"From this hour I ordain myself loos'd of limits and imaginary lines, going where I list, my own master total and absolute, Listening to others, considering well what they say, Pausing, searching, receiving, contemplating, Gently, but with undeniable will, divesting myself of the holds that would hold me."
Walt Whitman (1819-92)
"When I look back now over my life and call to mind what I might have had simply for taking and did not take, my heart is like to break."
Akhenaton (d. c.1354 BC)
And now, the current weather, from some random person we pulled off the street:
Sunday, August 29, 2004
thresh-old Function: noun
Etymology: Middle English thresshold, from Old English threscwald; akin to Old Norse threskjoldr threshold, Old English threscan to thresh
1 : the plank, stone, or piece of timber that lies under a door : SILL
2 a : GATE, DOOR b (1) : END, BOUNDARY; specifically : the end of a runway (2) : the place or point of entering or beginning : OUTSET [on the threshold of a new age]
3 a : the point at which a physiological or psychological effect begins to be produced b : a level, point, or value above which something is true or will take place and below which it is not or will not
4 : What is just ahead of me, I think
I think I am almost through with it.
A few months ago, I was traveling from Virginia going south into North Carolina. The day was overcast, and everything was cloaked in gray shadow, matching the gray asphalt of the highway. But, through a quirk of fate, at the precise same moment that I crossed the state line into North Carolina, I came out from under the frontal system.
Instantly, sunlight bathed me and everything around me. I squinted as the colors all around me blazed with the light. Even the road seemed to glow. In my rear view mirror, I could see Virginia, still in its gray shade.
There never were any more clouds that trip.
The last three years of my life have been, for the most part, a living hell. A torment, a misery, a curse. Some of it I have outlined here. Some of it I haven't. Some of it my family saw, as I broke under the strain and fell to shattered pieces in the hospital, but there were other times when I would pull over in my car, so overwhelmed that I would have to allow the grief and despair to pass through me before I could go home.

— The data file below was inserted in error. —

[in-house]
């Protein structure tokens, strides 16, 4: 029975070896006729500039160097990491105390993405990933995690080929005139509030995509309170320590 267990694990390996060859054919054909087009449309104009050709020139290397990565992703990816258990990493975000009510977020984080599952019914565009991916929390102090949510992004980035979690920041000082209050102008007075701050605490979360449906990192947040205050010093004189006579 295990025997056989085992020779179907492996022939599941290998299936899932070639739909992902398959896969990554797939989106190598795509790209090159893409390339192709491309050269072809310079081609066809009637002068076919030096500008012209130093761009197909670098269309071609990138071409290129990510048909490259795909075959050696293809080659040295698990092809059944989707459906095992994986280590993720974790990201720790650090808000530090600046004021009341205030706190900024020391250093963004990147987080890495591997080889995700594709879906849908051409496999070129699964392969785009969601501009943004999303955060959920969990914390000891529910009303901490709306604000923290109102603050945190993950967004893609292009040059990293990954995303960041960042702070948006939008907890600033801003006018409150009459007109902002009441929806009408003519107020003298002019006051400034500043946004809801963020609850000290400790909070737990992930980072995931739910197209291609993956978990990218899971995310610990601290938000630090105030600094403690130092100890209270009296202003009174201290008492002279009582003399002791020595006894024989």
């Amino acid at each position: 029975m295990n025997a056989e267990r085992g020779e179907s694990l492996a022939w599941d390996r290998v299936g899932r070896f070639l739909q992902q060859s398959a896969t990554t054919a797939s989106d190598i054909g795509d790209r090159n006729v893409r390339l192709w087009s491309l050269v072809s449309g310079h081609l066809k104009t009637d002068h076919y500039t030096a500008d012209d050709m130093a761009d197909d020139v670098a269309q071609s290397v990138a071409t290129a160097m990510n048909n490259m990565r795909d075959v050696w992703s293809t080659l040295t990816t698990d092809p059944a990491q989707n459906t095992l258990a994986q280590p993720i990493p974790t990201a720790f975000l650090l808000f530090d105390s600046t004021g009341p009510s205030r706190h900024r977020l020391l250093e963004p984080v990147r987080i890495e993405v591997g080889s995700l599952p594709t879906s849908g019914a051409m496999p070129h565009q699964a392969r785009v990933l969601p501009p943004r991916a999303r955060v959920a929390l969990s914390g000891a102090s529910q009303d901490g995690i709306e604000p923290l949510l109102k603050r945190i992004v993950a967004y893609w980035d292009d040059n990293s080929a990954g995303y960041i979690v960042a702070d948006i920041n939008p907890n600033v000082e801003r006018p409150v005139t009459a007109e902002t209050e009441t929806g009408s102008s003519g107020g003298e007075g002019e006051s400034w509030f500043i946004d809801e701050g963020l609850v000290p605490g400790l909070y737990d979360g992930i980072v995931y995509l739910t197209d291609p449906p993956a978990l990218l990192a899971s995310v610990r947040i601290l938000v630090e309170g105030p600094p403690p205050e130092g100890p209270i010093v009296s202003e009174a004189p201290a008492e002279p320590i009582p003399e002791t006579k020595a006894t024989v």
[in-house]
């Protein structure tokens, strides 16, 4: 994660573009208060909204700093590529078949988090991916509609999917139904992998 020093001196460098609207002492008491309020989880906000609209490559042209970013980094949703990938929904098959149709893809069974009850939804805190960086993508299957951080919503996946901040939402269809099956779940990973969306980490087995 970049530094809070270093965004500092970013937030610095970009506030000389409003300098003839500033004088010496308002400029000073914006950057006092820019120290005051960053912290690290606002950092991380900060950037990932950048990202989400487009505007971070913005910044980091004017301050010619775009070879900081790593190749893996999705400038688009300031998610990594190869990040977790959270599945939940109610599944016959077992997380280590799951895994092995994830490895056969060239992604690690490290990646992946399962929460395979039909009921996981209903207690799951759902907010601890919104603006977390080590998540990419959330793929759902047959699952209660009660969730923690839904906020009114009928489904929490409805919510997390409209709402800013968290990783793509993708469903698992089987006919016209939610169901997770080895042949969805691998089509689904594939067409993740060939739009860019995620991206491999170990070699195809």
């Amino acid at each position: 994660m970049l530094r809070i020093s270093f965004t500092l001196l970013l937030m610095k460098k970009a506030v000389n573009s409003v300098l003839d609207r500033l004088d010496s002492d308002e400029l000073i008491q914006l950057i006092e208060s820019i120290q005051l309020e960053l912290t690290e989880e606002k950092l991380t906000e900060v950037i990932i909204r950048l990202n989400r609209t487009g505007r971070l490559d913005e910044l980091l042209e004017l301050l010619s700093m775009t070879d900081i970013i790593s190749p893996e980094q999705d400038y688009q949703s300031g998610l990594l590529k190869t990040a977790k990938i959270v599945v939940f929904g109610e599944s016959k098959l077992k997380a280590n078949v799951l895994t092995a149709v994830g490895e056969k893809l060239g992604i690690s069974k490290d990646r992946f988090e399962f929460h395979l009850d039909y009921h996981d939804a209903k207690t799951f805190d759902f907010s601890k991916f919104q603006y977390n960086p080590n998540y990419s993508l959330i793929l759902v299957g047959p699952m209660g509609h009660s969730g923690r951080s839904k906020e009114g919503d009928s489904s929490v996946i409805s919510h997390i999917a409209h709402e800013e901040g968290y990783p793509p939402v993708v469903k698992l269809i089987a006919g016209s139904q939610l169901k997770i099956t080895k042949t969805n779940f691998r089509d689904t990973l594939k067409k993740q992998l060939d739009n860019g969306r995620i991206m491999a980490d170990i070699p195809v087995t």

When I was in the hospital, I saw a drawing in the newspaper of a person curled up in a fetal position surrounded by the bars of a restricting cage, trapped and beyond hope. That was my mental image of my life for much of the past three years or so.
Amazing what a brain chemical imbalance can do to you, not to mention working in a hostile and prejudicial work environment. It'll rip you to shreds, then rip those shreds to shreds.
But through it all, I've fought as hard as I could. Even when I gave out, I still never lost my trust in God. Myself maybe, but not Him.
And I feel that finally, finally, I'm going to cross that border into the next state and the sunshine is going to beam down on me. Just as with Job, all these wrongs are going to be righted. God's faithful that way.
I will never, ever have to deal with what I have dealt with. Ever. That alone is worth so much. I can't even find words to express my relief and joy at this.
The most comfortable shoe in the world is the one that has just had a pebble removed from inside of it. Just the contrast makes it so.
I think my pebble is gone now. We'll see. I'll keep ya posted.
Every day you may make progress. Every step may be fruitful. Yet there will stretch out before you an ever-lengthening, ever-ascending, ever-improving path. You know you will never get to the end of the journey. But this, so far from discouraging, only adds to the joy and glory of the climb.
Sir Winston Churchill
British politician (1874 - 1965)